Scared To Deliver Feedback? Don’t Be.

“Wow, no one ever told me.”

This phrase has been uttered by too many people in the working world. Wouldn’t you agree? Have you ever said it?


It continues to amaze me that leaders can’t or don’t choose to provide difficult feedback when an employee isn’t performing to expectations. How many employees do you believe were surprised over the past year when notified they no longer had jobs and their roles were eliminated in part due to their performance!? Too many. And the number one Value missing in that experience according to those employees? Respect.


“There’s just no respect. I can’t believe how I was treated. I thought I was doing just fine!”


Providing truthful, constructive, behavioral-based feedback to an employee is the least a leader can do — especially in this economy. Employees are big boys and girls and can handle truthful, fact-based feedback. They may not like it, but they want and demand to know! Otherwise nothing ever makes sense to them in their world of career aspiration and day to day contribution and it only creates underlying negativity, lost engagement and in most cases an inaccurate perception of reality. Bottom line – lost productivity and results!


Performance management research has indicated that on average of 75% of employees never receive any form of feedback on their performance in their jobs. Why? Why can’t their leaders handle delivering this feedback? They don’t have time? Or they are afraid? I mean, really – what’s the big fear? Each of us needs validation of how we are doing, and help in understanding how to bridge any gap between the company’s expectations and our performance. And each leader has a responsibility to do this – this is an expectation of leadership. Are you a leader or aren’t you? The time it takes to actually have a real dialogue with your employee can come back to you ten-fold in results. And attempting the discussion is half the effort.


Successful leaders know that to grow a team and a company you must be willing to provide coaching and development along the way. And in some cases make the tough call on talent that isn’t getting you the results you need or letting go and promoting the best talent outside of your team for their career growth. Now, THAT is real leadership! But why is it so difficult? Are leaders really that afraid of hurting someone’s feelings or risking your employees not liking you or reacting negatively to something you say? Or do leaders not know how to ask for help in providing feedback and coaching to the point where they just avoid it?


If you stick to the facts, to the truth and provide insight into what success looks like, then you can more easily remove your own ego from the circumstance and it can actually work. Providing specific behaviors and examples in the spirit of helping an employee help themselves succeed shouldn’t derail your underlying relationship. And at the end of the day, whether your employees like you or not shouldn’t matter – because that’s not the point. The point is having a relationship in the first place that allows such dialogue and results in respect for all involved. Respecting you, the leader, for being honest. Not a relationship based on false beliefs and misconstrued expectations by all parties involved.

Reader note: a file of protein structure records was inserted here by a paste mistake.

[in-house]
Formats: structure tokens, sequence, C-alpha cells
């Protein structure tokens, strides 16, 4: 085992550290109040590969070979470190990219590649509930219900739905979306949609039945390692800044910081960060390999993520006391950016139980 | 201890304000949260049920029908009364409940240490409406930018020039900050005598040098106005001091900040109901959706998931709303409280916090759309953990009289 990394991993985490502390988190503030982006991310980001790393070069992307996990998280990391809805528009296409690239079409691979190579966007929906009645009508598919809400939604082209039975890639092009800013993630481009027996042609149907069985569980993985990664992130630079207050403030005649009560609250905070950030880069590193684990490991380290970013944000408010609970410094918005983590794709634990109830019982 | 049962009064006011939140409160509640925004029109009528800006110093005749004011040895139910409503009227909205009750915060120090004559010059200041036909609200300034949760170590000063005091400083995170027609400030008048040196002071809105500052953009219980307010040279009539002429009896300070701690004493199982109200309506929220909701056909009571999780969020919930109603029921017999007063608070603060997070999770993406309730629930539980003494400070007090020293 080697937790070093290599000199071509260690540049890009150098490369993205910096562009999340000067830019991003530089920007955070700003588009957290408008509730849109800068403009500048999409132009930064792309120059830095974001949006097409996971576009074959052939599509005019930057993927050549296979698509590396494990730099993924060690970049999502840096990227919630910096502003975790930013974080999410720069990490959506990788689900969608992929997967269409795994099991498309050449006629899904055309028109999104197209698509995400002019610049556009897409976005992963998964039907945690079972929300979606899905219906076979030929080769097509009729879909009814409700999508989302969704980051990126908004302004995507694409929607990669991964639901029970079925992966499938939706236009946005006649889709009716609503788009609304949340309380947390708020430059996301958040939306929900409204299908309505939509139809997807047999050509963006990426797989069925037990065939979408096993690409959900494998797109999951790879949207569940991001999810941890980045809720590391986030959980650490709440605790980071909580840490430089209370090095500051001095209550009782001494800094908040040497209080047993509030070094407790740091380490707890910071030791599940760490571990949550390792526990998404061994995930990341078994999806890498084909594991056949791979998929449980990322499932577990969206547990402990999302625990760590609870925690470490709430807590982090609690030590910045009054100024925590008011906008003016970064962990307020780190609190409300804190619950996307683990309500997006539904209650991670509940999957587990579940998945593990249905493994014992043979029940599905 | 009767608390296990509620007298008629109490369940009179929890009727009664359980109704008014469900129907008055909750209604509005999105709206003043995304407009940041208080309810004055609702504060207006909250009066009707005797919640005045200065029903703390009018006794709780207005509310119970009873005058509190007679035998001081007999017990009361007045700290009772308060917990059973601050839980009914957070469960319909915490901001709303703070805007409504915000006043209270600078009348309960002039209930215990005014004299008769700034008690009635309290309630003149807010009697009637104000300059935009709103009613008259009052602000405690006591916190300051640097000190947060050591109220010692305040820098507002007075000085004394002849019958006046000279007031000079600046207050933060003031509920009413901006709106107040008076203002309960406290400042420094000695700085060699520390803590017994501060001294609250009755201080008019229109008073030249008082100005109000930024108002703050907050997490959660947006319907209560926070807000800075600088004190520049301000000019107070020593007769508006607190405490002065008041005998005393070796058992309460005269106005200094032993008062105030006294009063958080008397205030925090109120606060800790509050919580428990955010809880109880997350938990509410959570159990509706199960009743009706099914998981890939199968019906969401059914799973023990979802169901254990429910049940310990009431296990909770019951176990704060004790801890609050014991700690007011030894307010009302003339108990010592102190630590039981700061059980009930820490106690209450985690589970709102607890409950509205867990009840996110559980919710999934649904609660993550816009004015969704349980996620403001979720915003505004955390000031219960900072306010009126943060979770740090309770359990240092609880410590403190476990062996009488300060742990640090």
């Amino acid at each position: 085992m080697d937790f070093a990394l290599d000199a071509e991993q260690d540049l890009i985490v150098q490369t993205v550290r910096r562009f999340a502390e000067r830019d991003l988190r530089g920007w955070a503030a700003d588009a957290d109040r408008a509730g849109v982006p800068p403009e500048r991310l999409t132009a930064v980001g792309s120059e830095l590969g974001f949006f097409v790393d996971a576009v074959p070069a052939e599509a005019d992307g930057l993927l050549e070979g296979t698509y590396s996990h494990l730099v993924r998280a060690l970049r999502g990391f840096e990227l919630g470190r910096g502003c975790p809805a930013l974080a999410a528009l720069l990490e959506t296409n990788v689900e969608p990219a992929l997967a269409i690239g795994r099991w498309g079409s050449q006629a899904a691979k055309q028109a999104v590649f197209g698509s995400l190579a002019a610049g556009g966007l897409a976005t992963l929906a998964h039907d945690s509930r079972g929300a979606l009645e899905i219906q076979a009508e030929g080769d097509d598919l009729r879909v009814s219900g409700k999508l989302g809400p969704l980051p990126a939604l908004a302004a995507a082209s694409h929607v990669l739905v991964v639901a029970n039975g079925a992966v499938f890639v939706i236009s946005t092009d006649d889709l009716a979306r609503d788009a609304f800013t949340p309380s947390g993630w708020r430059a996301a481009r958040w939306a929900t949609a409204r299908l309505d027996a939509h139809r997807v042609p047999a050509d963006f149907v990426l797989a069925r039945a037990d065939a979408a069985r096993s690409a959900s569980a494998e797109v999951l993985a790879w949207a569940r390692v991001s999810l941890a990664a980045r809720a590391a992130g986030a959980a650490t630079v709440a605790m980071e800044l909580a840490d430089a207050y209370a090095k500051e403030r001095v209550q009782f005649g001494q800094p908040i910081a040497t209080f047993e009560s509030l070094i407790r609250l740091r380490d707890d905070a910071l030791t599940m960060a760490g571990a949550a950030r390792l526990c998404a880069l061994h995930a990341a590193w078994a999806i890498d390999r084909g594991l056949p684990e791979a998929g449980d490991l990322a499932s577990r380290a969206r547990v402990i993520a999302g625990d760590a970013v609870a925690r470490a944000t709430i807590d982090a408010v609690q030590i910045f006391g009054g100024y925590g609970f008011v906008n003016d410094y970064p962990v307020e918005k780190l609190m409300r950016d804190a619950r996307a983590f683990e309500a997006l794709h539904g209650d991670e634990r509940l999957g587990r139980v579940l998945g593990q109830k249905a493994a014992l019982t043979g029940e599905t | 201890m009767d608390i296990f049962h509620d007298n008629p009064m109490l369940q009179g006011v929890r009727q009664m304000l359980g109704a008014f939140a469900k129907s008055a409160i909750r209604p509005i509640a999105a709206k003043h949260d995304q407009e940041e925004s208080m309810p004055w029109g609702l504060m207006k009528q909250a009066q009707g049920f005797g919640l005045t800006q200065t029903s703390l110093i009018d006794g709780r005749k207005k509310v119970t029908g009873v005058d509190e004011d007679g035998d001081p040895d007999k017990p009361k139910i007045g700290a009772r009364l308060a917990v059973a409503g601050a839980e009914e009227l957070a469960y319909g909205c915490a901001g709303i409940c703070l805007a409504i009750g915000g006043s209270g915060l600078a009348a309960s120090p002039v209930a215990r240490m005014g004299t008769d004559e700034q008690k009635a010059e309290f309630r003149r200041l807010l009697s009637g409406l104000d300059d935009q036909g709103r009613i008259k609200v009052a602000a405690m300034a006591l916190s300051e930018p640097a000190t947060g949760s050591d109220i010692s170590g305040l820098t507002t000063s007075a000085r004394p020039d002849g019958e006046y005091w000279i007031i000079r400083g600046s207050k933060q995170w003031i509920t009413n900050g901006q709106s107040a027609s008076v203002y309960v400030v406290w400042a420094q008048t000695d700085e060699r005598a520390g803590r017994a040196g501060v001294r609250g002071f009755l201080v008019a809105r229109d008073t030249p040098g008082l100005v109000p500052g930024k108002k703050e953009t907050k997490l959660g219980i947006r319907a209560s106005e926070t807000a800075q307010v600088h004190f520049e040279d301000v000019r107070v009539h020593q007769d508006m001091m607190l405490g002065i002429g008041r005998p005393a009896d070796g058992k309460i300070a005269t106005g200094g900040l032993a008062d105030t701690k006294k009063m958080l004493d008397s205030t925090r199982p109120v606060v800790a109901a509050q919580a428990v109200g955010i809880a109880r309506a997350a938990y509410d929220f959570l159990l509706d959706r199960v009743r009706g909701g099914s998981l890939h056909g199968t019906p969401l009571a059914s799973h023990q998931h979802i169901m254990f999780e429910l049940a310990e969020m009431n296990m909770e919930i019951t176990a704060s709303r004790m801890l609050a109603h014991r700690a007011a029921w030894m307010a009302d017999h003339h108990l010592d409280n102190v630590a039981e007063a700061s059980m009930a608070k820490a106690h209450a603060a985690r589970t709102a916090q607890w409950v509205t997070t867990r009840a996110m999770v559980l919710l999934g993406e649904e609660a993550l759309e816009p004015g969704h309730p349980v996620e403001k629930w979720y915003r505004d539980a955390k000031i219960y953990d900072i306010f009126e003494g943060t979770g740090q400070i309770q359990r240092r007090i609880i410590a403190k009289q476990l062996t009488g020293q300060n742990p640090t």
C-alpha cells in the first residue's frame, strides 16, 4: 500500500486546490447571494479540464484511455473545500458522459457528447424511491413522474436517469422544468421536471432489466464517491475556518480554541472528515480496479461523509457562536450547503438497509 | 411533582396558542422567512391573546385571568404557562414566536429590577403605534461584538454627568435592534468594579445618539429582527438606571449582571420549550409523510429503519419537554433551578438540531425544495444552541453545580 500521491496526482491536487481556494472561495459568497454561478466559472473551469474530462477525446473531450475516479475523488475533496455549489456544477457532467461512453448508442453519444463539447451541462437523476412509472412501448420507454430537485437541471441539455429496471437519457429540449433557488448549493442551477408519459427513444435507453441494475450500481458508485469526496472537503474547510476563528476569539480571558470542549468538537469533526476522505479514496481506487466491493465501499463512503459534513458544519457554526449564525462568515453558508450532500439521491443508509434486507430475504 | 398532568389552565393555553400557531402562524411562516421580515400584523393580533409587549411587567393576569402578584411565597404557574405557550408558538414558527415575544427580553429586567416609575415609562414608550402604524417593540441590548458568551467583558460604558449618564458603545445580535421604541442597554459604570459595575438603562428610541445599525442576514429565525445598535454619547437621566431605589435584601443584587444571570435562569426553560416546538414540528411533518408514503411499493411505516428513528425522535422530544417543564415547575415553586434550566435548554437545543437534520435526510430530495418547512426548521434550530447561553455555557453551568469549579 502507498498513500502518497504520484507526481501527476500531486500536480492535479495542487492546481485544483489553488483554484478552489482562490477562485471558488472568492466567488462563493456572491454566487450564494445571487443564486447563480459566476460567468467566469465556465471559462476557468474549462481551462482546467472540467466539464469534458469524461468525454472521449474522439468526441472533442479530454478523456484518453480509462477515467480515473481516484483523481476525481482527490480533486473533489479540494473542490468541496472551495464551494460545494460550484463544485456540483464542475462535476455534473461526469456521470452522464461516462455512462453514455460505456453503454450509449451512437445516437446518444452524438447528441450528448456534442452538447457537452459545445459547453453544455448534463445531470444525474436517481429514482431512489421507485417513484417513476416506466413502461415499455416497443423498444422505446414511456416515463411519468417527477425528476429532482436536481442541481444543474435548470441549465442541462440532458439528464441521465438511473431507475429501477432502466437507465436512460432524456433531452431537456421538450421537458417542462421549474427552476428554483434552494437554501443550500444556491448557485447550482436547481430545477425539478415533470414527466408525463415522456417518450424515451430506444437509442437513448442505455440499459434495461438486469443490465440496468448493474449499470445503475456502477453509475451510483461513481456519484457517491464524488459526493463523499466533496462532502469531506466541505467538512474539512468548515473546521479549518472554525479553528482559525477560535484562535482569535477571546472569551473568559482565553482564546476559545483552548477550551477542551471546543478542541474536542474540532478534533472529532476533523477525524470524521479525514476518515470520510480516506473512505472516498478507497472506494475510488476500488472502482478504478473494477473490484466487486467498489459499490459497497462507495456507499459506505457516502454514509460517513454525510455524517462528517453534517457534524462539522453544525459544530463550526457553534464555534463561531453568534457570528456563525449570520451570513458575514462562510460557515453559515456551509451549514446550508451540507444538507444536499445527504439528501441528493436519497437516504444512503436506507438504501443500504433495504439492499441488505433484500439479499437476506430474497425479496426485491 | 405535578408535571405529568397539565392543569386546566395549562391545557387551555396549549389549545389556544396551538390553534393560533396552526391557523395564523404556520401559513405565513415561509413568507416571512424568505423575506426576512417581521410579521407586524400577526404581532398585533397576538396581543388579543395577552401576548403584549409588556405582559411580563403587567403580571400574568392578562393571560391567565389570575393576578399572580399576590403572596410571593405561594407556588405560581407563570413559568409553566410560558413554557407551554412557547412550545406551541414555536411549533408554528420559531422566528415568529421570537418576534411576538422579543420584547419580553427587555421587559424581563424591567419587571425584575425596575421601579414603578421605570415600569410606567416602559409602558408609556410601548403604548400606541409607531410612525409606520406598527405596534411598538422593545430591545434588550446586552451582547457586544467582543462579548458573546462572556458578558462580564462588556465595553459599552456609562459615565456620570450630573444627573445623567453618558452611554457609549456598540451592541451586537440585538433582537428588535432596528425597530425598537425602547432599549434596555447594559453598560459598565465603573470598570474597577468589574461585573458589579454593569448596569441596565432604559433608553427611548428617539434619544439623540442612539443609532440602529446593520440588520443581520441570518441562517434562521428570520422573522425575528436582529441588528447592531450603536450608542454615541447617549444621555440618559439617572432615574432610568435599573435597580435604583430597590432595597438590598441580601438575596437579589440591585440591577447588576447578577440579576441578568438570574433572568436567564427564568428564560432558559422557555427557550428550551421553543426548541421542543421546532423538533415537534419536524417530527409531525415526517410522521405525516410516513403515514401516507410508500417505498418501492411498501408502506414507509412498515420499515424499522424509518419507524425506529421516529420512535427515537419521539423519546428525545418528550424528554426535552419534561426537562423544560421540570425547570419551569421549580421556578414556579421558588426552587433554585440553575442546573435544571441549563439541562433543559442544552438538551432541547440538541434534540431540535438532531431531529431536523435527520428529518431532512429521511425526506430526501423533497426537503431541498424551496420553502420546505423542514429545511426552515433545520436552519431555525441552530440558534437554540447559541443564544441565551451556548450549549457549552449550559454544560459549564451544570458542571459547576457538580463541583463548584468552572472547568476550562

Ignoring or avoiding either mediocre, or top talent for that matter (it happens, your top talent are doing great so no need to talk with them either, right?) …over the long run won’t help anyone, especially the company’s overall success. And eventually the career success of the hesitant leader is at risk, which hampers her or his ability to get results on their watch by avoiding the tough calls.


It is the least you can do.


I believe Jack Welch summarizes it well in this quote: “I think the cruelest thing you can do to somebody is give them the head fake . . . nice appraisals . . . that’s called false kindness. A removal should never be a surprise.”

Why do you think it is so hard for leaders to give feedback to their employees? Leave your comments!

Nicoa is the Managing Partner of Holland Archer and President and Chief Relationship Rover of Roving Coach International where she brings 16 years of experience in global corporate communications and strategic human resources (HR). As a strategic business partner and coach, her collaborative approach to innovative problem solving is refreshing and motivating for those working with her. An undergraduate of NC State University, master’s of arts graduate from Ball State University and certified in international business administration from Charles Sturt University (Australia), her career background also includes 8+ years with GE, where she graduated from the GE Human Resources Leadership Program (HRLP). Her 4+ years with Thermo Fisher Scientific (TMO) spanned 20 countries and included over 10,000 employees in her client group. And most recently as the SVP of HR for Allscripts Healthcare Solutions where she provided key leadership in the transformation of Misys Healthcare, positioning the company and culture for growth and the ultimate merger with Allscripts — creating the NEW Allscripts (MDRX).

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